I don't know about you, but I don't love the idea of making a new rice bag every month, or even every six months (if you choose to let it go a little while longer in its decaying state).

No matter how many times you replace it, that burnt rice smell will continue to haunt you, too. I bet you can almost smell it right now, just thinking about it. I know I can. *shudders*

All of these reasons add up to a big fat NO on the DIY Rice Sock idea.

Lavabag: The Best Microwave-Safe Heating Pad on the Market

So what's a girl to do? You know you don't want a rice bag because it won't last long and the food inside will decay.

You know you don't want to microwave something that hasn't been proven to be microwave-safe, like a nylon-acrylic sock!

What you really should do is look into Lavabags.

Lavabags are safe.

The rare lava sand inside them is proven to be microwave safe, as is the 100% cotton fabric casing that surrounds it.

Lavabags are clean.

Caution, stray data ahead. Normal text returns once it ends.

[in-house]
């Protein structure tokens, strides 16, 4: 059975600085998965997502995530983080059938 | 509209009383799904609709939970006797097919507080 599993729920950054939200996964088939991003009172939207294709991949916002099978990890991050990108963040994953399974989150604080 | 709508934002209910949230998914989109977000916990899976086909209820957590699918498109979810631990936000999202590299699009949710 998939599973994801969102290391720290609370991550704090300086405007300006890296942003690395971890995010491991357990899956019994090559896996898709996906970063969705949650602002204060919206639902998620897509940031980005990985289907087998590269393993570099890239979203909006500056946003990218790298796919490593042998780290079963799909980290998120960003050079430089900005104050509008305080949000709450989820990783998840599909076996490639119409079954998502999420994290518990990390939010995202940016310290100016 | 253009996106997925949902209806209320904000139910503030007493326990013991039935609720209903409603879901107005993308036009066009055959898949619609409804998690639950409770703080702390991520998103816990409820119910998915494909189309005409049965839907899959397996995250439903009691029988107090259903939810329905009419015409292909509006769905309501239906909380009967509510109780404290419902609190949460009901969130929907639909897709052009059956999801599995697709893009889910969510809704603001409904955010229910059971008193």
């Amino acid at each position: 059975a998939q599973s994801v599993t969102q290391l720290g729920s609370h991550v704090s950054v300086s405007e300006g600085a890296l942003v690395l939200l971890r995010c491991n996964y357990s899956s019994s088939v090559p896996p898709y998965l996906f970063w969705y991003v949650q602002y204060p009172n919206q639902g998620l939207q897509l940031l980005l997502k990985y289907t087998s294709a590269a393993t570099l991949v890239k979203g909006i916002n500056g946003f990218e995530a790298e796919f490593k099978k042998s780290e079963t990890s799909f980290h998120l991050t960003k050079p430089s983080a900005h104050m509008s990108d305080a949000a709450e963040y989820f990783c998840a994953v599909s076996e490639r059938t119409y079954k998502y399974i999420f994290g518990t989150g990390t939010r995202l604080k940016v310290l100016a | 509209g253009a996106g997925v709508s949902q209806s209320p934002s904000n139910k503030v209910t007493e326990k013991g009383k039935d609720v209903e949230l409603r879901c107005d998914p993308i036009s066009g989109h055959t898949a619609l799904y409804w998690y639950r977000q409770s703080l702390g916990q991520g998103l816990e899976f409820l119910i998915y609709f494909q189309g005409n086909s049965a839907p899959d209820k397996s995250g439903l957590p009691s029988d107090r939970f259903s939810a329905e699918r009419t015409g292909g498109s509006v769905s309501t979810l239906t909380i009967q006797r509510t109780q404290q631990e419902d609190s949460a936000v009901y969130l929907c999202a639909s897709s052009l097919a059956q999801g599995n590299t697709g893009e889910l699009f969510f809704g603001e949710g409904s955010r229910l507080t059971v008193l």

The lava sand has been carefully washed and sterilized. It's not polluted with anything biological, and so it will never rot or decay like rice does.

Lavabags are long-lasting.

The small stones of lava sand also retain heat much better than a rice grain, so your heating bag will stay soothingly warm longer.

Lavabags are flexible.

Lava sand is finer than rice grains, so it will form to any part of your body like liquid in a mold. That means you can put your Lavabag anywhere for instant thermal-assisted relief from your aches and pains.

Lavabags might help you sleep.

An added bonus is the satisfying weight of Lavabags. Each one weighs in at 3.5 lbs. It's not heavy like your aerobic hand weights, but it sits nicely wherever you put it without slipping off.

An obedient heating pad: just what every woman needs.

And, rather like the soothing comfort of a weighted blanket, the cozy heaviness of a Lavabag is just what the doctor ordered. This pleasant heaviness is one of my favorite things about my Lavabag.

I keep mine by my bed and have used the Lavabag as an extra security object to help me sleep on those nights when my mind simply won't settle down. It doesn't even have to be hot for this type of use.

If you've never heard of this idea before, check out what this doctor said about weighted blankets and anxiety:

“The pressure of the blanket essentially tells your autonomic nervous system—the system responsible for things like heart rate and breathing—to settle down into a state of rest. This typically helps induce a state of calm that helps kids fall asleep more easily,” says Dr. Chaudhary, as quoted at TheHealthy.com.